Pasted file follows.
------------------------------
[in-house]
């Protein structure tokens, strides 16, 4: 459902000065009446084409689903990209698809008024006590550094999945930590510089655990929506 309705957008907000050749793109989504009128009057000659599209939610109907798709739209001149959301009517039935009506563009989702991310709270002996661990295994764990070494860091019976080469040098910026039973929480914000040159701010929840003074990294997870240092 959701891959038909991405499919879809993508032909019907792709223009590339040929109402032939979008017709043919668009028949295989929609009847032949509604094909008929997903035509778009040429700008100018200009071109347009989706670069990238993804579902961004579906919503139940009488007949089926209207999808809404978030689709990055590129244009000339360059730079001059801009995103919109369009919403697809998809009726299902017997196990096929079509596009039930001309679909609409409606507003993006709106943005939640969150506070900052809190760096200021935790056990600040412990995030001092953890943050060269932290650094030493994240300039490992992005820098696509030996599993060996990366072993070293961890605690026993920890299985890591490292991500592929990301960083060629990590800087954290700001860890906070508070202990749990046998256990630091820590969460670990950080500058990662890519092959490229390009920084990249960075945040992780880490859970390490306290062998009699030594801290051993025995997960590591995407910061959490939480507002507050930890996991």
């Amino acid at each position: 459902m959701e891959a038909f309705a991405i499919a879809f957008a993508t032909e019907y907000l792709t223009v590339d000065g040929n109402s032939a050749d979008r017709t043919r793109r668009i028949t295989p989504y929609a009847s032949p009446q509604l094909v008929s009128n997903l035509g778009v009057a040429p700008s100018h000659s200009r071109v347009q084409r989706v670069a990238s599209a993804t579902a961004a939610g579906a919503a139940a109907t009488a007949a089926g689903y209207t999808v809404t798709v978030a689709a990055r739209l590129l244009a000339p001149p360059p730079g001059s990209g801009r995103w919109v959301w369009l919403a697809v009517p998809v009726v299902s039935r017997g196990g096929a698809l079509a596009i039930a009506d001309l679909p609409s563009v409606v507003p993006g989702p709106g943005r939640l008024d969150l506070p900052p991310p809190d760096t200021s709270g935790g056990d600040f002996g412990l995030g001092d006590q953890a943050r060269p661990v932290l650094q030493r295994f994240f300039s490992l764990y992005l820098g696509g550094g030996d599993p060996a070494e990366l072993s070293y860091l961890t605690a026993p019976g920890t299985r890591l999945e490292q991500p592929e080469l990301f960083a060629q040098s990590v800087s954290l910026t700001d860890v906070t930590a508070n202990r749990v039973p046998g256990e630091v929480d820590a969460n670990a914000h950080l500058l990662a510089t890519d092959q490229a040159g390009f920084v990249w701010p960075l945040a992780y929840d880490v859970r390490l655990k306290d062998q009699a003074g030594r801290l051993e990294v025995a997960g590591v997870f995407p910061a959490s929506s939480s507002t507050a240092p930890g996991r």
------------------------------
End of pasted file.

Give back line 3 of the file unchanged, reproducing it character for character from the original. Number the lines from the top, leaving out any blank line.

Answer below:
């Amino acid at each position: 459902m959701e891959a038909f309705a991405i499919a879809f957008a993508t032909e019907y907000l792709t223009v590339d000065g040929n109402s032939a050749d979008r017709t043919r793109r668009i028949t295989p989504y929609a009847s032949p009446q509604l094909v008929s009128n997903l035509g778009v009057a040429p700008s100018h000659s200009r071109v347009q084409r989706v670069a990238s599209a993804t579902a961004a939610g579906a919503a139940a109907t009488a007949a089926g689903y209207t999808v809404t798709v978030a689709a990055r739209l590129l244009a000339p001149p360059p730079g001059s990209g801009r995103w919109v959301w369009l919403a697809v009517p998809v009726v299902s039935r017997g196990g096929a698809l079509a596009i039930a009506d001309l679909p609409s563009v409606v507003p993006g989702p709106g943005r939640l008024d969150l506070p900052p991310p809190d760096t200021s709270g935790g056990d600040f002996g412990l995030g001092d006590q953890a943050r060269p661990v932290l650094q030493r295994f994240f300039s490992l764990y992005l820098g696509g550094g030996d599993p060996a070494e990366l072993s070293y860091l961890t605690a026993p019976g920890t299985r890591l999945e490292q991500p592929e080469l990301f960083a060629q040098s990590v800087s954290l910026t700001d860890v906070t930590a508070n202990r749990v039973p046998g256990e630091v929480d820590a969460n670990a914000h950080l500058l990662a510089t890519d092959q490229a040159g390009f920084v990249w701010p960075l945040a992780y929840d880490v859970r390490l655990k306290d062998q009699a003074g030594r801290l051993e990294v025995a997960g590591v997870f995407p910061a959490s929506s939480s507002t507050a240092p930890g996991r």